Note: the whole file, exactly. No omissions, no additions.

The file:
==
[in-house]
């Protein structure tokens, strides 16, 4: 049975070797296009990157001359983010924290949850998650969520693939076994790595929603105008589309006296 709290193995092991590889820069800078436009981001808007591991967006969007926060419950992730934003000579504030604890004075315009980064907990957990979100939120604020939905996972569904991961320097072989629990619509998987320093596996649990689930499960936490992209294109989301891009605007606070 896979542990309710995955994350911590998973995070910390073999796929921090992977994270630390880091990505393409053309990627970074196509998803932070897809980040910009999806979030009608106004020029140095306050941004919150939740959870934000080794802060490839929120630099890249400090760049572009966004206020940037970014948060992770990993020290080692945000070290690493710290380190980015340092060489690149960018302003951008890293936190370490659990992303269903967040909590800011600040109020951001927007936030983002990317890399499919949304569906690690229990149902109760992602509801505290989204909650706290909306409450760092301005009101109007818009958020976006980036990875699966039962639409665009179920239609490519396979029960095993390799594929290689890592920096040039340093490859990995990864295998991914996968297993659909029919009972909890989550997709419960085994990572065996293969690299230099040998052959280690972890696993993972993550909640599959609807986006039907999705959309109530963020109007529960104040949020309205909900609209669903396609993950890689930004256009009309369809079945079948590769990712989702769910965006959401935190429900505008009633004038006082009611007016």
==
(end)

[in-house]
């Protein structure tokens, strides 16, 4: 049975070797296009990157001359983010924290949850998650969520693939076994790595929603105008589309006296 709290193995092991590889820069800078436009981001808007591991967006969007926060419950992730934003000579504030604890004075315009980064907990957990979100939120604020939905996972569904991961320097072989629990619509998987320093596996649990689930499960936490992209294109989301891009605007606070 896979542990309710995955994350911590998973995070910390073999796929921090992977994270630390880091990505393409053309990627970074196509998803932070897809980040910009999806979030009608106004020029140095306050941004919150939740959870934000080794802060490839929120630099890249400090760049572009966004206020940037970014948060992770990993020290080692945000070290690493710290380190980015340092060489690149960018302003951008890293936190370490659990992303269903967040909590800011600040109020951001927007936030983002990317890399499919949304569906690690229990149902109760992602509801505290989204909650706290909306409450760092301005009101109007818009958020976006980036990875699966039962639409665009179920239609490519396979029960095993390799594929290689890592920096040039340093490859990995990864295998991914996968297993659909029919009972909890989550997709419960085994990572065996293969690299230099040998052959280690972890696993993972993550909640599959609807986006039907999705959309109530963020109007529960104040949020309205909900609209669903396609993950890689930004256009009309369809079945079948590769990712989702769910965006959401935190429900505008009633004038006082009611007016």